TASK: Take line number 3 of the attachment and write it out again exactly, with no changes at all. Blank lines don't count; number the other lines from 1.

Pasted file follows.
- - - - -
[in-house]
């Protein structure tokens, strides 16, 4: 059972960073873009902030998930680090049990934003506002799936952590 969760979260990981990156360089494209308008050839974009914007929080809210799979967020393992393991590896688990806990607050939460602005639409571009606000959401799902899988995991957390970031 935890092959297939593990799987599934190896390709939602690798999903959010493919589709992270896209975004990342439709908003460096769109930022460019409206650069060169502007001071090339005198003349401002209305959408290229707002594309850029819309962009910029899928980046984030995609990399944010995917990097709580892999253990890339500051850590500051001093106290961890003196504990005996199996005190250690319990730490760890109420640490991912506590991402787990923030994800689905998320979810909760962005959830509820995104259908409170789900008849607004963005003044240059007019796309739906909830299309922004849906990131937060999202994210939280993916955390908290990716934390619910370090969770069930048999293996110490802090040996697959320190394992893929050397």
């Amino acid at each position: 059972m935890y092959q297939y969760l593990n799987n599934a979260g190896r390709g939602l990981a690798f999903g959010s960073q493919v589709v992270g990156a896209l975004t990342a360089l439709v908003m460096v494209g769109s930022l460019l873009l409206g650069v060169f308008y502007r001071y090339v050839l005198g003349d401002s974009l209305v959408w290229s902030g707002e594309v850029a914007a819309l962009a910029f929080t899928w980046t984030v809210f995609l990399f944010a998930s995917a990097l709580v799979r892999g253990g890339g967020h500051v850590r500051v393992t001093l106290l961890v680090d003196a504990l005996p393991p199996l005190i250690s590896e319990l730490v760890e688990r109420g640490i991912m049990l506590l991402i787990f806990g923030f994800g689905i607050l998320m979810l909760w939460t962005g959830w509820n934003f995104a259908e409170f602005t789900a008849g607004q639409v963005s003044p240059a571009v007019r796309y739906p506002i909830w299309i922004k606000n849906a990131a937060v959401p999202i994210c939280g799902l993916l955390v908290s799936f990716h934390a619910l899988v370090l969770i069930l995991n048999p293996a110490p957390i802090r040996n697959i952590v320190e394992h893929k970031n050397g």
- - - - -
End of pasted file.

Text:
């Amino acid at each position: 059972m935890y092959q297939y969760l593990n799987n599934a979260g190896r390709g939602l990981a690798f999903g959010s960073q493919v589709v992270g990156a896209l975004t990342a360089l439709v908003m460096v494209g769109s930022l460019l873009l409206g650069v060169f308008y502007r001071y090339v050839l005198g003349d401002s974009l209305v959408w290229s902030g707002e594309v850029a914007a819309l962009a910029f929080t899928w980046t984030v809210f995609l990399f944010a998930s995917a990097l709580v799979r892999g253990g890339g967020h500051v850590r500051v393992t001093l106290l961890v680090d003196a504990l005996p393991p199996l005190i250690s590896e319990l730490v760890e688990r109420g640490i991912m049990l506590l991402i787990f806990g923030f994800g689905i607050l998320m979810l909760w939460t962005g959830w509820n934003f995104a259908e409170f602005t789900a008849g607004q639409v963005s003044p240059a571009v007019r796309y739906p506002i909830w299309i922004k606000n849906a990131a937060v959401p999202i994210c939280g799902l993916l955390v908290s799936f990716h934390a619910l899988v370090l969770i069930l995991n048999p293996a110490p957390i802090r040996n697959i952590v320190e394992h893929k970031n050397g």